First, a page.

Apr 02 | 2021
Bloomberg Scores Carbon, Climate Transitions
European oil companies, including Total, Galp, Equinor, BP and Royal Dutch Shell, are leading the global industry’s efforts to prepare for a low-carbon world, according to research by new research by Bloomberg Intelligence.
The five European leaders are among 39 publicly trade oil and gas companies graded by Bloomberg’s Climate Transition Scores, which “illustrate the challenges oil and gas companies face in positioning themselves for a net-zero world,” the research firm said in a statement.
The five European O&Gs ranked highly by setting ambitious climate targets and committing to deep transition related investments to turn the tide of widespread carbon action. As an example the five majors own about 11 gigawatts, or 78 percent of the renewable energy assets held by the 39 companies scored.
“The transition to a low-carbon economy in the oil and gas sector is a complex undertaking, requiring considerable change and a shift away from fossil fuels-based business models,” said Patricia Torres, global head of sustainable finance solutions at Bloomberg. “The Bloomberg Climate Transition scores, combined with Bloomberg's research, provide insight into how prepared companies are for a net-zero world and are a supplement to Bloomberg's broader environmental and social scores.”
Making Their Marks
The Climate Transition Scores are proprietary of Bloomberg’s two research teams:
• Carbon Transition Scores, from Bloomberg Intelligence, or BI, weigh where a company is today, and where it’s planning to be with respect to carbon performance.
The score includes assessing current and future emissions, which show each company’s carbon intensity, recent reduction, future carbon intensity, future reduction, and comparison to the International Energy Agency’s 2 degrees Celsius benchmark.
Equinor, Total, Galp, and Eni finished first through fifth in carbon score (see chart above), BI said.
• Business Model Transition Scores from BloombergNEF, or BNEF, look at a company’s current business model and actions it’s taken to adapt to a low-carbon environment.
The business model score considers factors such as deployment of new technologies, fossil fuel expansion, current business model, climate disclosure and progressive governance, with the BNEF score based on business model risk exposure and business model adaptation as the main pillars.
Under the BNEF business model scores, Shell topped the list, due to aggressive transition activities and a resilient fossil fuel business, while most companies are still investing most of their capital expenditures into fossil fuels, BNEF said. Total, Galp, Repsol and BP were second through fifth.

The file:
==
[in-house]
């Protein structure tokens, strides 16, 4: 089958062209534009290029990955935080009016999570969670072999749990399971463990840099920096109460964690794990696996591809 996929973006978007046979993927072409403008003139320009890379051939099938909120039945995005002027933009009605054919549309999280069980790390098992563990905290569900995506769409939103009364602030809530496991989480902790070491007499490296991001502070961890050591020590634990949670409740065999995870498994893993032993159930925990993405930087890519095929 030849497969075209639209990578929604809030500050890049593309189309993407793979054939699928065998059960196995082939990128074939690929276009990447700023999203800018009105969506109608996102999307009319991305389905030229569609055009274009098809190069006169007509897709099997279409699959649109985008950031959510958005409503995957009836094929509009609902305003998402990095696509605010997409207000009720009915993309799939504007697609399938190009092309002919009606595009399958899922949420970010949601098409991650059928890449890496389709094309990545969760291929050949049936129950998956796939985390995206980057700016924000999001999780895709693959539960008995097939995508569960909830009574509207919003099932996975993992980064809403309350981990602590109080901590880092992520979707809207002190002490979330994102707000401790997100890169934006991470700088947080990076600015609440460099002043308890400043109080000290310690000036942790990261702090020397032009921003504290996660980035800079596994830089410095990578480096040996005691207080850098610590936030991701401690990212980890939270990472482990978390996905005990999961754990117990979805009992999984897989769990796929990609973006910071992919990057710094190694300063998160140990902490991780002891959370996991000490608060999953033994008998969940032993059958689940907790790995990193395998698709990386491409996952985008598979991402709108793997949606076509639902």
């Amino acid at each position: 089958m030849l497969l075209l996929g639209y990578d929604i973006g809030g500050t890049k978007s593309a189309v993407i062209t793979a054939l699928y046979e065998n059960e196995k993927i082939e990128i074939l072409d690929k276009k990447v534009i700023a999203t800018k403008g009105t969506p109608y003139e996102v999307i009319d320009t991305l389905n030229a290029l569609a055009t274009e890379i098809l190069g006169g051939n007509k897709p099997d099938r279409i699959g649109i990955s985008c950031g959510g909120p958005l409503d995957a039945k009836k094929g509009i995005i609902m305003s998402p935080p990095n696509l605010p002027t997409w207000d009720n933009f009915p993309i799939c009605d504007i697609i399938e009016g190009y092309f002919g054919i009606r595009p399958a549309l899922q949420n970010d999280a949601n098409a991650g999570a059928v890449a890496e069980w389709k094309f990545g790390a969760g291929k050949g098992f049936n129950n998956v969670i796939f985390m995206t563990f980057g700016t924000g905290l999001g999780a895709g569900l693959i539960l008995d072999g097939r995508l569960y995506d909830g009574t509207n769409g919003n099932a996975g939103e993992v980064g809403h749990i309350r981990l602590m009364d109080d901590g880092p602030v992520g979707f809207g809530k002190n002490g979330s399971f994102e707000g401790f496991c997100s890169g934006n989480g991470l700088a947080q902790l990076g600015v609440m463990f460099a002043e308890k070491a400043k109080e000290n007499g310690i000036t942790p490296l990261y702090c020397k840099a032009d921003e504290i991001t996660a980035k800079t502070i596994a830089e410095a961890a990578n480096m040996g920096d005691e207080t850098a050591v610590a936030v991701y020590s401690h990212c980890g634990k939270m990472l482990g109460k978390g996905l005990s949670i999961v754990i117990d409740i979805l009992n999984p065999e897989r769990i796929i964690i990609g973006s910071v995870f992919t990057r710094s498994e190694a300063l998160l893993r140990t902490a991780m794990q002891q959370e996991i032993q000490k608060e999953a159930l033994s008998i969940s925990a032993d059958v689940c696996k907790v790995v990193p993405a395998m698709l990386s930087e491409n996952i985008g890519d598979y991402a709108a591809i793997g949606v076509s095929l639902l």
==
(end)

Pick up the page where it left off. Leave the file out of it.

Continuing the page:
“When it comes to deploying low-carbon technologies, these companies do a lot of marketing, but their disclosure is limited and patchy, making comparison impossible,” noted Jonas Rooze, head of sustainability research at BNEF. “What makes these scores unique is that the bottom-up BNEF datasets shine a light on what these companies are actually doing – or not doing – to develop new low-carbon business models.”
Meanwhile, BI’s Carbon Transition Scores show that nearly one-third of the companies scored have established net-zero targets for operational emissions, and five include Scope 3 emissions – which includes all other indirect emissions that occur in a company’s value chain – in their net-zero goals.
Of the dozen companies with net-zero targets, seven companies, including Eni, Total, Equinor and Occidental, have targets that that will align them with the International Energy Agency’s Sustainable Development Scenario by 2030. Those seven companies to surpass the 44 percent reduction in operational emissions intensity by 2030, which the IEA suggests.
Despite pressure from investors, regulatory action and shifts in demand to push O&Gs to reduce gashouse emissions, the 39 graded companies fall into “two distinct camps,” said Eric Kane, head of ESG research, Americas at BI. One-third have set targets to cut Scope 1 (fuel combustion, company vehicles and fugitive emissions) and 2 emissions (purchased electricity, head and steam) emissions. “More than half don’t even report their Scope 3 greenhouse gas emissions – 85 percent of the total footprint for the average company.”
For the second camp, “transition strategies are increasingly ambitious, with leaders aiming for net zero,” Kane said. BI’s Carbon Transition Scores “make carbon reduction strategies comparable, translating them into carbon forecasts, and then allowing users to assess further carbon intensity against a temperature-aligned benchmark,” he added.
BI and BNEF plan to continue to publish respective transition scores for other high transition-risk sectors, such as metal and mining and automakers. BI has already published carbon transition cores for more than 50 major utilities, with BNEF soon to follow.